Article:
Mount Mat Madness, regarded as one of the top wrestling tournaments in the country until going on a one-year hiatus, is returning this weekend at UMBC with 28 teams from Maryland, Delaware, Pennsylvania and Virginia.
"Usually, when you want to go to a national, super tough tournament, you have to travel," Loyola coach Steve Truitt said. "It's nice to have this one in our own backyard."
A year ago, teams looking for tougher competition had to venture out of the area or start their own event because Neil Adleberg, the originator and chairman of Mount Mat Madness, decided that he needed a rest after eight years of running the tournament.
"It requires more than just putting mats down on a gym floor," he said. "It's a year-long process, and I absolutely needed a break."
But this year, the tournament is back for its ninth edition.
The top 11 teams from two winters ago, including defending champion Wyoming Seminary (Pa.), aren't participating this time, but the event still features several of the state's top squads.
The competing teams include: No. 4 Archbishop Spalding, No. 8 Mount St. Joseph, No. 10 Glenelg and No. 12 Reservoir, as well as Urbana, the reigning Class 4A-3A dual-meet state champion, and DeMatha, the defending Washington Catholic Athletic Conference champion.
"People were saying we really needed a tournament in the area that gave Maryland kids an opportunity to wrestle the tougher regional competition," Adleberg said. "I brought it back for the kids."
In order to get a site for the tournament, which is usually held in January, Adleberg had to schedule this year's event during the holiday break — and in conflict with the McDonogh Holiday Duals and the distinguished Powerade Christmas Tournament in Pennsylvania.
"It's not as prestigious as it was last year because many teams were already in Christmas tournaments," Adleberg said. "It's not a great week for bringing kids in, but we have  teams and we're much stronger than we were when we first started the tournament in 2003 with 20 teams and four mats."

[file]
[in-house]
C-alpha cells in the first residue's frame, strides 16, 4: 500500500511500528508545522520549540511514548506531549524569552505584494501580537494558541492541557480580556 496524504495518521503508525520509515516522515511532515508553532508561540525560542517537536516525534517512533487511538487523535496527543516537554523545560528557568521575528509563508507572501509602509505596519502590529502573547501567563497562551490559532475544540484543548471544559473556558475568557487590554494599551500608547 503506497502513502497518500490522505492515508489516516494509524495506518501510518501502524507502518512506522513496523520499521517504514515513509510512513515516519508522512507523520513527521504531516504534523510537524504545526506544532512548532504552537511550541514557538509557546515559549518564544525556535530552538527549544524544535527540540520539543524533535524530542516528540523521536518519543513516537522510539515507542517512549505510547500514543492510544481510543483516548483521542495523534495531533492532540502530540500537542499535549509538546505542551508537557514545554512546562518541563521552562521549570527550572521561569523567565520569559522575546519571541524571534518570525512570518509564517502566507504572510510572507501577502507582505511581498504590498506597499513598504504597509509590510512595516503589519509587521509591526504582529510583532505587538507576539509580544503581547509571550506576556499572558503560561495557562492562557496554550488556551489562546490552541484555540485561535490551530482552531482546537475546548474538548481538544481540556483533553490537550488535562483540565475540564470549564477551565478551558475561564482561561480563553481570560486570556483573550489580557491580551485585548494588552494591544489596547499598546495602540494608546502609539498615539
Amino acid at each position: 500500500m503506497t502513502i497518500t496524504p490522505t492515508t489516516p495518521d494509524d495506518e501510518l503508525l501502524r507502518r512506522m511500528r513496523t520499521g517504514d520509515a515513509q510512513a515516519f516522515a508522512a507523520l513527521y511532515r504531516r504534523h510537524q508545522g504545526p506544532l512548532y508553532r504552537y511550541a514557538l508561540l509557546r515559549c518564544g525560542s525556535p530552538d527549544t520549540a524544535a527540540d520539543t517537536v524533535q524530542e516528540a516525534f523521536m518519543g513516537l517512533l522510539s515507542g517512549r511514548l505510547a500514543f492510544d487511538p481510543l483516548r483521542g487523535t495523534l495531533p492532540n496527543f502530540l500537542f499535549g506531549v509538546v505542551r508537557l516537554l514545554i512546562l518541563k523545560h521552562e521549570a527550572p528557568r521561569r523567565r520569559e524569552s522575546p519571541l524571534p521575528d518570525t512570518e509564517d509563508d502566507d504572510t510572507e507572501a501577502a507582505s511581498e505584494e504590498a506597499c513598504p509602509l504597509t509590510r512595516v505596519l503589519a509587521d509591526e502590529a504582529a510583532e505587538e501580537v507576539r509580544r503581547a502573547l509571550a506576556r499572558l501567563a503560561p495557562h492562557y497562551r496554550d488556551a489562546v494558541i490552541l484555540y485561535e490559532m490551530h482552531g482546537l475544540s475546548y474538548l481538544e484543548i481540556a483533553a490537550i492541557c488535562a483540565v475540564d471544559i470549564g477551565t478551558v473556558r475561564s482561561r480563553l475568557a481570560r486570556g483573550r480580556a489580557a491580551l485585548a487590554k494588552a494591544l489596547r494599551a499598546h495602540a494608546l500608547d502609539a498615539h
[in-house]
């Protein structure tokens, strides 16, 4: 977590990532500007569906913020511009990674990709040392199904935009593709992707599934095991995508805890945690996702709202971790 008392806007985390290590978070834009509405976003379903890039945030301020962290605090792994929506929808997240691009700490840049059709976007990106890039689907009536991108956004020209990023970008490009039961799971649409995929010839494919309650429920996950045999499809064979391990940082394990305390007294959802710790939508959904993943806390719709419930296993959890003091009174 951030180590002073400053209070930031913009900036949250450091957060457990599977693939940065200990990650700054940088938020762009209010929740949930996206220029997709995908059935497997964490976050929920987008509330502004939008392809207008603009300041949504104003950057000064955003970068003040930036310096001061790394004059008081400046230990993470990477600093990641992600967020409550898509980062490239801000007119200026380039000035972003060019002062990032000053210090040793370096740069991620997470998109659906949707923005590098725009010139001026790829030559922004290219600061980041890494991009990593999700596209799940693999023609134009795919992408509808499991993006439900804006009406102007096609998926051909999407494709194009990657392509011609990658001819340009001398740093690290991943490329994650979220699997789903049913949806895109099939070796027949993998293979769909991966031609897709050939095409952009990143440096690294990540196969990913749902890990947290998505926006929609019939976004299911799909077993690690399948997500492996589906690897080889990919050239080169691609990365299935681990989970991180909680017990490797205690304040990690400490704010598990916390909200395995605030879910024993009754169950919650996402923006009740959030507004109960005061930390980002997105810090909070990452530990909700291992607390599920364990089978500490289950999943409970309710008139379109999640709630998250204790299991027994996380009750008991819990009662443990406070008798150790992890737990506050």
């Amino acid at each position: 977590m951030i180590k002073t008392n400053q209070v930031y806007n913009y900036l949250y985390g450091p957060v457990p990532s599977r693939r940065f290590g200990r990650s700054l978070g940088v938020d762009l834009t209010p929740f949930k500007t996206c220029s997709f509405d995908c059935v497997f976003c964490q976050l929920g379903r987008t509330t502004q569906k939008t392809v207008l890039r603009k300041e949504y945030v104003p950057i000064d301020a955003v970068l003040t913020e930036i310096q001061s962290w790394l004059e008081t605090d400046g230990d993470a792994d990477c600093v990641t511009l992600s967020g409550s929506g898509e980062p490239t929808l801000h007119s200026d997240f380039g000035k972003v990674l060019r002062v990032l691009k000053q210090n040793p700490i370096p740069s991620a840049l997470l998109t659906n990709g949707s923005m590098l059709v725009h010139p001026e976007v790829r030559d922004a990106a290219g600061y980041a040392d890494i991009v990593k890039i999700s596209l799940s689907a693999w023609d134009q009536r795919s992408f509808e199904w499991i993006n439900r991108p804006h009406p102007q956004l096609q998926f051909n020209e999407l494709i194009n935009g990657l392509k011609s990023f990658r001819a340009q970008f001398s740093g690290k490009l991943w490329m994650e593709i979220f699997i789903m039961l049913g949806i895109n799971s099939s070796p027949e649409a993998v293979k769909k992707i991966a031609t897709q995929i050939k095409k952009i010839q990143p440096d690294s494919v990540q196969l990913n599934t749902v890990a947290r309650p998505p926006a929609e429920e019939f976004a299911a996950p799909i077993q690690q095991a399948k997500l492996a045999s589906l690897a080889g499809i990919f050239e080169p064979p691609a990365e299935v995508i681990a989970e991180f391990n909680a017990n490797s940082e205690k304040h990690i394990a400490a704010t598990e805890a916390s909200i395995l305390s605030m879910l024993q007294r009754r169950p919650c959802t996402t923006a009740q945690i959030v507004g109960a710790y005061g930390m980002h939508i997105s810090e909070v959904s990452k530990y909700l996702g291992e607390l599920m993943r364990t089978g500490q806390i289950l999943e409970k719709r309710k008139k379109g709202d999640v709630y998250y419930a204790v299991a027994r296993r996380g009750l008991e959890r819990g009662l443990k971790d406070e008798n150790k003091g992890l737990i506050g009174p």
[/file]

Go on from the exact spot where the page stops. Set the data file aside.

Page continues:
Wyoming Seminary is one of those teams lost to the holiday scene.
"We enjoyed attending Mount Mat Madness," Wyoming Seminary coach Scott Green said in an email. "[But] we are locked into a three-year contract with [the Bethlehem Holiday Wrestling Classic], a Flo Major event in the Lehigh Valley over Christmas break."
While Green said the Bethlehem Holiday Wrestling Classic offers his kids a chance to compete against other wrestlers they don't normally see, Adelberg said he expects the strong Pennsylvania team, ranked No. 2 in the latest InterMat national rankings, to return when the tournament goes back to its regular January time period in the future.
Archbishop Spalding, a contender to dethrone No. 1 McDonogh in the Maryland Interscholastic Athletic Association's A Conference, is delighted to participate in Mount Mat Madness for the same reason Green is happy to take Wyoming Seminary to the Lehigh Valley event — unfamiliar competition.
"Mount Mat Madness gives us the opportunity to face different competition and tougher competition," Cavaliers coach Mike Laidley said. "It's also right here and will save us travel expense money and give the coaches more time to spend with their wives over the holidays, which is a good thing. And it allows Maryland to showcase its wrestlers."
Laidley said he hopes to see several of his wrestlers, including senior Michael Still (120 pounds), junior Matt Pente (132), senior Cole Graves (145), junior Logan Breitenbach (152) and junior Zach Abey (195), make strong bids for the top of the winner's podium at UMBC this weekend.
Loyola will feature senior David Mohler (138), junior Walter Johnson (145), senior Conan Schuster (170) and sophomore Jake Nordhausen (182), while Reservoir coach Andy McIntyre expects Gators senior Joe Quattrone (126), junior Mason Kilcarr (132) and junior Michael Sullivan (195) to perform well at the event.
"I'm glad to see this tournament back," McIntyre said. "It will challenge my wrestlers. And it's a chance for my team to push itself and see just what each of our members has to do to improve."
McIntyre and Truitt both hope the tournament will push their wrestlers to the edge.
"As a coach, I try to give my team easy, medium and hard matches," Truitt said. "We need to see tough kids to give my kids tougher challenges. If all the matches are cupcakes, if my kids haven't been tested by being down in a match or by losing, I haven't done my job and they won't be ready [for the postseason tournaments] by the end of the season."
Coaches know the competition won't be what it has been in previous years, but they all see it as a step up from what they face on a daily basis.
"For us, it is probably still a little above where we should be," said Boys' Latin coach Drew Haugh, who has freshman Nick Malinowski (106), junior Anthony Wyler (145) and junior captain Evan Dohler (170) leading the Lakers. "But it will open my team's eyes to what quality wrestling really is. We've got a really young team with four freshmen. I'm looking at it as a wake-up call."